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Appendix A

Identification of adults with Developmental Disabilities

The 2012 Canadian Survey on Disability (CSD) identified adults with developmental disabilities as those who have been diagnosed with a developmental disability or disorder as indicated in the following question:

DSQ_29

Has a doctor, psychologist/other health care professional ever said that you had a developmental disability/disorder? This may include Down syndrome, autism, Asperger syndrome or mental impairment due to lack of oxygen at birth, etc.

Although respondents were also asked how often daily activities were limited and the degree to which they were limited, these additional questions were not used to define a developmental disability. As such, this disability type is treated differently than other disability types in the CSD. This question was particularly rigorous in its reliance on a diagnosis since it is intended to identify those with a significant developmental disability. Upon the advice of the Technical Advisory Group, this exception was made since it is extremely important to identify this at risk population which has a low prevalence in the population among those living in private households.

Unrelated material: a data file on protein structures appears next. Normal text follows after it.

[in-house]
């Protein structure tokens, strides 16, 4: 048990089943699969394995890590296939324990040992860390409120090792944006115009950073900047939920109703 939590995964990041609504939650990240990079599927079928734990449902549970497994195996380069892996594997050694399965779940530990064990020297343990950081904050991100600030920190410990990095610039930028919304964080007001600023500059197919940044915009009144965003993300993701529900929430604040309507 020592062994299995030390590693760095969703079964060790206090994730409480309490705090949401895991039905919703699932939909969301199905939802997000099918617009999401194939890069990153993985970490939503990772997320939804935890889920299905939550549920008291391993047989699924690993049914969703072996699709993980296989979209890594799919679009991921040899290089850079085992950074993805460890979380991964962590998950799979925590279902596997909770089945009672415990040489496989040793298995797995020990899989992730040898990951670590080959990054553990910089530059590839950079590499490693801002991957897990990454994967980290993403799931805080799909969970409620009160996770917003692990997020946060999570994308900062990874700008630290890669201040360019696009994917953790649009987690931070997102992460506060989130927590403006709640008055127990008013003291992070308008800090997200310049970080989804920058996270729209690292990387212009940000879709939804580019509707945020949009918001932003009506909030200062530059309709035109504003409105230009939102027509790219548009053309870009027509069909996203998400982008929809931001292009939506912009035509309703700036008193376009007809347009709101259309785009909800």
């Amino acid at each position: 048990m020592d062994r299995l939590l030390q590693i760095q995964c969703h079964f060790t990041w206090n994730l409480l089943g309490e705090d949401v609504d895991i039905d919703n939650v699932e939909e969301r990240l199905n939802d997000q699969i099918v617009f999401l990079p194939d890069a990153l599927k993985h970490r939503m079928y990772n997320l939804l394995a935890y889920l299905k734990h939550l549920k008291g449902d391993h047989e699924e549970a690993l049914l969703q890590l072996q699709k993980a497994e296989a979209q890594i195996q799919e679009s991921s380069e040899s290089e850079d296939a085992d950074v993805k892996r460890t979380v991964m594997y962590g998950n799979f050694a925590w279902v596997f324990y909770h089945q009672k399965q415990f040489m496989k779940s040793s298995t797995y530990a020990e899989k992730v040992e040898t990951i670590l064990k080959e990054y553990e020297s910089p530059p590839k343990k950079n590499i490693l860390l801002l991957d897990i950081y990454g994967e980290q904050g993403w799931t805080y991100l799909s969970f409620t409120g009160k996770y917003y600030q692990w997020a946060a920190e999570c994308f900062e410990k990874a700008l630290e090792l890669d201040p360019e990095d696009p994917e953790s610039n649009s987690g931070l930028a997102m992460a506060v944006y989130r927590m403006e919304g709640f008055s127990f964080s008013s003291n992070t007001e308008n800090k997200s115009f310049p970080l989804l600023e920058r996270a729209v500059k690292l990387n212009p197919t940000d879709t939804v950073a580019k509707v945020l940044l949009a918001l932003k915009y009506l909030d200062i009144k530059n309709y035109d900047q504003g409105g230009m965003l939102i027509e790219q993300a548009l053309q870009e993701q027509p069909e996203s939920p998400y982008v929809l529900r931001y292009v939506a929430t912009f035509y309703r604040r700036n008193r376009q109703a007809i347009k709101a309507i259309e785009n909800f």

Based on this definition, 160,500 adults aged 15 and older (0.6% of the population) were identified as having a developmental disability. Of these, 15.1% (24,200) indicated either never being limited or being rarely limited (with no difficulty or some difficulty).

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References

Government of Canada, Human Resources and Skills Development Canada, Labour Program. 2006. Employment Equity Data Report. Available at: http://www.labour.gc.ca/eng/standards_equity/eq/pubs_eq/eedr/2006/report/page14.shtml. Accessed August 6, 2014.

Statistics Canada. Low-income after-tax cut-offs (LICO-AT). Available at:
http://www12.statcan.gc.ca/nhs-enm/2011/ref/dict/fam019-eng.cfm. Accessed July 30, 2014.

Yona Lunsky and Jonathan Weiss, 2012. Dual Diagnosis, An Information Guide, Centre for Addiction and Mental Health.